Case study:

Wessex Research Hubs

Wessex Research Hubs began as an emergency response to the Covid-19 pandemic, enabling high-volume, high throughput vaccine trials.

Weymouth Research Hub

Set up by the National Institute for Health and Care Research (NIHR) in partnership with health and care organisations across Wessex, the new research facilities enabled collaborative working across organisational boundaries, and ensured that Wessex could support the delivery of urgent public health studies. 

This critically important work played a key role in the national roll-out of vaccine – testing doses, combinations and boosters and ultimately helping map a way out of lockdown. 

The Wessex-led COV-BOOST study, supported across the hubs, provided the world’s first data on the safety, immune responses and side effects of third dose Covid-19 vaccines in mix and match schedules. The study was key to shaping the UK’s autumn 2021 booster programme, and provided vital evidence for global vaccination efforts.

By the time the pandemic was over, the hubs had developed into a unique and special service. With the infrastructure, skills and staffing solidly in place, dismantling such centres was unthinkable. Not only was there continued demand for the testing of Covid-19 vaccines, but for many other vaccines and treatments.

“You could help future generations with illnesses which at the moment there’s no treatment for.”

Trial participant

To date, this robust workflow maintains the hubs’ commercial viability. The network is now catering for major, international studies ranging from RSV (respiratory syncytial virus) to whooping cough, Mpox, shingles and flu. The future vision is to cater for an even greater depth and variety of health and care studies, increasing access to research for patients and the public across Wessex. 

The network has expanded into four linked centres which share staff, expertise and resources. Each draws its participants from very different local populations, meaning recruitment reach is far greater than a single site could ever achieve. 

“I’ve come to the conclusion that if people don’t come forward to help with research we’re never going to move forward with vaccines or treatments.”

Trial participant

The model is mutually supportive; if one hub is struggling to recruit to a study, the other hubs share the load. Equally if one centre over-recruits, participants can be passed to a neighbouring hub. 

Weymouth is the most recent facility to open, and showcases a desire to serve under-served areas - in this case a coastal community with high levels of economic and social deprivation. The hub is supported by a specialised programme of engagement to help build trust in clinical research. 

With the hubs so embedded in their local communities, participants report very high satisfaction rates. They are happy to make return visits and often take part in multiple studies. They feel well informed about the study, understand what is involved, and find taking part a rewarding experience. Such high recruitment and retention rates are a major advantage of this unique model. Active social media accounts are helping boost engagement and interaction.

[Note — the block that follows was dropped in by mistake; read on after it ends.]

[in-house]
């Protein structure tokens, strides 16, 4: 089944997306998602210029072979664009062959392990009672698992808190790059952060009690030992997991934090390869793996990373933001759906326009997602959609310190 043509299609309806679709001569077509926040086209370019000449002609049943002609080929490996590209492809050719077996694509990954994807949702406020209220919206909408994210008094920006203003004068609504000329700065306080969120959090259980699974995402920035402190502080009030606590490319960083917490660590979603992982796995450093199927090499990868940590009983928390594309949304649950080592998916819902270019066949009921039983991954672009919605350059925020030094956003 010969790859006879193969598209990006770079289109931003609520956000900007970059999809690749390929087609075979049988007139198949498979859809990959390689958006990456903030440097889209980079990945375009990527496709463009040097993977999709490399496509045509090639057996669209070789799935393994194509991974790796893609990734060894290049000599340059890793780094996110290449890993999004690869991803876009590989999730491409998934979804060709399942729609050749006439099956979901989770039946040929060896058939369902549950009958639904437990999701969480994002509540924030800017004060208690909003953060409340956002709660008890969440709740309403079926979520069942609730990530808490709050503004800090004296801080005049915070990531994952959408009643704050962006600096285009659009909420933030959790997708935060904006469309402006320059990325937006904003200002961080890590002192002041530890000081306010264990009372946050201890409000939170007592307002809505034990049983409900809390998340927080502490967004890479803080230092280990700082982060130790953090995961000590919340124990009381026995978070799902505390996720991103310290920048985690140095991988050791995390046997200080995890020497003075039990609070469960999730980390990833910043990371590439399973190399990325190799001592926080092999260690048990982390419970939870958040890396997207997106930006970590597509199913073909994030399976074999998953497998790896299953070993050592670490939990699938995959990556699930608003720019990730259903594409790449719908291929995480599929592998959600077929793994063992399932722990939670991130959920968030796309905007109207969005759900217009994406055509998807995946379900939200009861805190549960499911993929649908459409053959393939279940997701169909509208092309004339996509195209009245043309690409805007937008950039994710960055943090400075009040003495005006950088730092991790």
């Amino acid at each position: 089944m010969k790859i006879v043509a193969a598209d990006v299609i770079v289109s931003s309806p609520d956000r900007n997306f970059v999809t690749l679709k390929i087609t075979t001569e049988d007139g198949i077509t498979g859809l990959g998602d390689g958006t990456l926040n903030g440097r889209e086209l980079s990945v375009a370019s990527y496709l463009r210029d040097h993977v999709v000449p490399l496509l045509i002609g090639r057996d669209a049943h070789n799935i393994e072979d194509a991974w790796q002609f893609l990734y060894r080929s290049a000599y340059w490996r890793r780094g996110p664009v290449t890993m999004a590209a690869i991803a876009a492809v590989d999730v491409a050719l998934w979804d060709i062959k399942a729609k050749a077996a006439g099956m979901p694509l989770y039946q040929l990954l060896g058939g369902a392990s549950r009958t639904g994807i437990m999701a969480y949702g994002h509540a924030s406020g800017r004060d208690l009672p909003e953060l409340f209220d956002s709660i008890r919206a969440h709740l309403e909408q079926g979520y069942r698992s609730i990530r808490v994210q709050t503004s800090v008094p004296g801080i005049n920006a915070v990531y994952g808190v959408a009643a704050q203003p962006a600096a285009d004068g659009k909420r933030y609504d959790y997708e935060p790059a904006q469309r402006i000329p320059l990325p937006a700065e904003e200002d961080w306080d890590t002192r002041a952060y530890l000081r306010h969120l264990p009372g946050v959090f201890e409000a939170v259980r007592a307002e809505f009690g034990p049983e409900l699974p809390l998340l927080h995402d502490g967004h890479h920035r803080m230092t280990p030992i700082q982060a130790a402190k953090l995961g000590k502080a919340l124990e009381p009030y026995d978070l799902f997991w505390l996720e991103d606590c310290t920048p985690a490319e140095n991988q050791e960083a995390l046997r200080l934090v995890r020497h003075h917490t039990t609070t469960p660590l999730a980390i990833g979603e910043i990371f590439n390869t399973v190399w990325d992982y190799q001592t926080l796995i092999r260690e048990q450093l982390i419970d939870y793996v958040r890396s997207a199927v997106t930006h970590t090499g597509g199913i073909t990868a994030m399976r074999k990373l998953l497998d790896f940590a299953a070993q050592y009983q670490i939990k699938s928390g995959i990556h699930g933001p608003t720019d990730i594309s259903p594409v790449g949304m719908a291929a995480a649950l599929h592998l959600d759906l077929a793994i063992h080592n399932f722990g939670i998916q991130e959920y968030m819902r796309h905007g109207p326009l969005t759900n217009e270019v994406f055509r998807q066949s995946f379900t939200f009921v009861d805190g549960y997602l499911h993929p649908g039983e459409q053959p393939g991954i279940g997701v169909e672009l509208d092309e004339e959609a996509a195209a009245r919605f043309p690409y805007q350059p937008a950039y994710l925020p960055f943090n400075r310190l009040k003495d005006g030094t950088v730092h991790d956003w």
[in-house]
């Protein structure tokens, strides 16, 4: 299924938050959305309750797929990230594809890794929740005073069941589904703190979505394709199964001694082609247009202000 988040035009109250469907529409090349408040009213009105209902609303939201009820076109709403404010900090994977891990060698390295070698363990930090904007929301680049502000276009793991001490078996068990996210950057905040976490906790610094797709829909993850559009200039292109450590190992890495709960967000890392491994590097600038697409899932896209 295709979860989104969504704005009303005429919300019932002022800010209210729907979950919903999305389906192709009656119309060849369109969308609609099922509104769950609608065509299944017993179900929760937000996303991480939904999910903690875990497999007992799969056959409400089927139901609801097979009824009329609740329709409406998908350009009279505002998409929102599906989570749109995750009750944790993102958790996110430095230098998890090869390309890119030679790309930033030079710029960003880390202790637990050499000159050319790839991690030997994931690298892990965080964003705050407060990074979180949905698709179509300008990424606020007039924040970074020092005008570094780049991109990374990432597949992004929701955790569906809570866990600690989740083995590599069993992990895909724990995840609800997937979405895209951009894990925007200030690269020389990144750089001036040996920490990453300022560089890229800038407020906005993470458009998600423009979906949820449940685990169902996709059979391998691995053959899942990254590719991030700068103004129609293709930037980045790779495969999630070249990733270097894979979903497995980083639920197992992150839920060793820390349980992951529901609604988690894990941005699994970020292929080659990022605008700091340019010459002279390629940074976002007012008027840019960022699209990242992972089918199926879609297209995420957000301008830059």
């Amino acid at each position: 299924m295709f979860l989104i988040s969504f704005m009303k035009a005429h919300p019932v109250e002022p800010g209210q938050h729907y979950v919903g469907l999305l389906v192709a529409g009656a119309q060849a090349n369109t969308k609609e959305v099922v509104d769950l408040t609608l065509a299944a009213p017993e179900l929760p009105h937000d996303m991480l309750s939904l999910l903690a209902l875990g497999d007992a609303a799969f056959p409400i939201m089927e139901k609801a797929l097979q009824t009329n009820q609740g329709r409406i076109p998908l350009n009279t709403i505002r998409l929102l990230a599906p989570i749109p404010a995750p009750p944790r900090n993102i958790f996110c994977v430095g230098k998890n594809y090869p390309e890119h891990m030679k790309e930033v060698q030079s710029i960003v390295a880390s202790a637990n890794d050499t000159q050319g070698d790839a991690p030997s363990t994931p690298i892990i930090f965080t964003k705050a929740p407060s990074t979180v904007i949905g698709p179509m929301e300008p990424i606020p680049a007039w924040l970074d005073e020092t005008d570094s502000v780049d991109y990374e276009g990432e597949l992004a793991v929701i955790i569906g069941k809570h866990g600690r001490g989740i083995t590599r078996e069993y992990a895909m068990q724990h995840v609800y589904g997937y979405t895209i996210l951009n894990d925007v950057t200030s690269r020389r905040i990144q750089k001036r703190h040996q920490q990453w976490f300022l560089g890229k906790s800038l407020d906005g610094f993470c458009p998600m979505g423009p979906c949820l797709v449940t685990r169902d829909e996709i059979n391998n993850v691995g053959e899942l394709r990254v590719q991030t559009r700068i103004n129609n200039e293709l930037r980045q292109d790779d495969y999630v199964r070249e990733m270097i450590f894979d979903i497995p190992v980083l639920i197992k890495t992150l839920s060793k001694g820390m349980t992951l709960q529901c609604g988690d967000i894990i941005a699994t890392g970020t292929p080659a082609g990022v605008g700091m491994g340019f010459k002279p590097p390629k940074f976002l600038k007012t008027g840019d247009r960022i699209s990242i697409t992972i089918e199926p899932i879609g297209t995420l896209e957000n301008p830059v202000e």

“Every new treatment has to go through a process of clinical research. And without yourselves helping us there cannot be any clinical research. We are here to develop new treatments that will help you and your family into the future.”

Paul Walters, Associate Medical Director, Dorset HealthCare University NHS Foundation Trust

Not only do study sponsors benefit from extended recruitment across multiple locations, they sign a single contract and interact with one project management team, which streamlines the setting up of each study. University Hospital Southampton NHS Foundation Trust takes full legal and governance responsibility for the trials. 

Our hubs are also supported by local primary care networks, with research active GP surgeries contracted to send out text alerts to patients who meet specific study criteria and eligibility. This again supports recruitment in a highly targeted way. 

The network is likely to expand, with further centres due to open in towns and cities in the Wessex area. 

This makes the hubs, which are part of Wessex Health Partners, a shining example of collaborative working and how to take research out into the community, for the benefit of the Wessex population.

“We’re delighted to see the opening of the Weymouth Research Hub, which will bring exciting new opportunities for the local community to join research studies into health and wellbeing. It’s fantastic to see organisations across Wessex forming new partnerships and collaborations, making participating in research easier and ensuring we meet the needs of whole communities. This will benefit the local population and wider society, helping people live healthier and better lives now, and in the future.”

Christine McGrath, Managing Director of Wessex Health Partners

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